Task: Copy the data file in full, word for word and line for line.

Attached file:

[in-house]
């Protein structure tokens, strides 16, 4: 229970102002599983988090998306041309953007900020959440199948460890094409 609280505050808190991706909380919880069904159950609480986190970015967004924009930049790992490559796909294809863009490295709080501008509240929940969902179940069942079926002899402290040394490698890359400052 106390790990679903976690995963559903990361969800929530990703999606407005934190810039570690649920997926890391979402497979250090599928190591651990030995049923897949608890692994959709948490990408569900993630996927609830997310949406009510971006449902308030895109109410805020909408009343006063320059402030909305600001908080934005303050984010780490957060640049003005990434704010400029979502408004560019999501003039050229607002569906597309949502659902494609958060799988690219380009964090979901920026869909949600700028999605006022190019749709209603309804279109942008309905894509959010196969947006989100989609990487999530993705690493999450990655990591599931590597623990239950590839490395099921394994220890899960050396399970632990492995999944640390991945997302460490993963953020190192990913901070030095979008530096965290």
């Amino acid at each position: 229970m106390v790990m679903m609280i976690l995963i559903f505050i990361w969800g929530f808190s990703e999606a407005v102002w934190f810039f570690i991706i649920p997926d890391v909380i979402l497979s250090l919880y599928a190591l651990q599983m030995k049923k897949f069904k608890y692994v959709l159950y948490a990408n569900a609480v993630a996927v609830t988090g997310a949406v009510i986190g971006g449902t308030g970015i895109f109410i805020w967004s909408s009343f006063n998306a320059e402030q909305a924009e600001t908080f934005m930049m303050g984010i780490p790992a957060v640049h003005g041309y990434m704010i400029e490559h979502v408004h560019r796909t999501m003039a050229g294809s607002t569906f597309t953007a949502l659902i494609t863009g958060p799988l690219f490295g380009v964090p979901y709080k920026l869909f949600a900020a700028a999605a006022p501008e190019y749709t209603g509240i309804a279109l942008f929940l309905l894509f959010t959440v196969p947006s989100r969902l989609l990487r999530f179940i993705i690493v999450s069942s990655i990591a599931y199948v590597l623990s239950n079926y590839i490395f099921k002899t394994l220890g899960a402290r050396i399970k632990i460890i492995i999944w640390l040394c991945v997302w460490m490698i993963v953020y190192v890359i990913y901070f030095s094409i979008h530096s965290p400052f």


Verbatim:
[in-house]
């Protein structure tokens, strides 16, 4: 229970102002599983988090998306041309953007900020959440199948460890094409 609280505050808190991706909380919880069904159950609480986190970015967004924009930049790992490559796909294809863009490295709080501008509240929940969902179940069942079926002899402290040394490698890359400052 106390790990679903976690995963559903990361969800929530990703999606407005934190810039570690649920997926890391979402497979250090599928190591651990030995049923897949608890692994959709948490990408569900993630996927609830997310949406009510971006449902308030895109109410805020909408009343006063320059402030909305600001908080934005303050984010780490957060640049003005990434704010400029979502408004560019999501003039050229607002569906597309949502659902494609958060799988690219380009964090979901920026869909949600700028999605006022190019749709209603309804279109942008309905894509959010196969947006989100989609990487999530993705690493999450990655990591599931590597623990239950590839490395099921394994220890899960050396399970632990492995999944640390991945997302460490993963953020190192990913901070030095979008530096965290």
């Amino acid at each position: 229970m106390v790990m679903m609280i976690l995963i559903f505050i990361w969800g929530f808190s990703e999606a407005v102002w934190f810039f570690i991706i649920p997926d890391v909380i979402l497979s250090l919880y599928a190591l651990q599983m030995k049923k897949f069904k608890y692994v959709l159950y948490a990408n569900a609480v993630a996927v609830t988090g997310a949406v009510i986190g971006g449902t308030g970015i895109f109410i805020w967004s909408s009343f006063n998306a320059e402030q909305a924009e600001t908080f934005m930049m303050g984010i780490p790992a957060v640049h003005g041309y990434m704010i400029e490559h979502v408004h560019r796909t999501m003039a050229g294809s607002t569906f597309t953007a949502l659902i494609t863009g958060p799988l690219f490295g380009v964090p979901y709080k920026l869909f949600a900020a700028a999605a006022p501008e190019y749709t209603g509240i309804a279109l942008f929940l309905l894509f959010t959440v196969p947006s989100r969902l989609l990487r999530f179940i993705i690493v999450s069942s990655i990591a599931y199948v590597l623990s239950n079926y590839i490395f099921k002899t394994l220890g899960a402290r050396i399970k632990i460890i492995i999944w640390l040394c991945v997302w460490m490698i993963v953020y190192v890359i990913y901070f030095s094409i979008h530096s965290p400052f």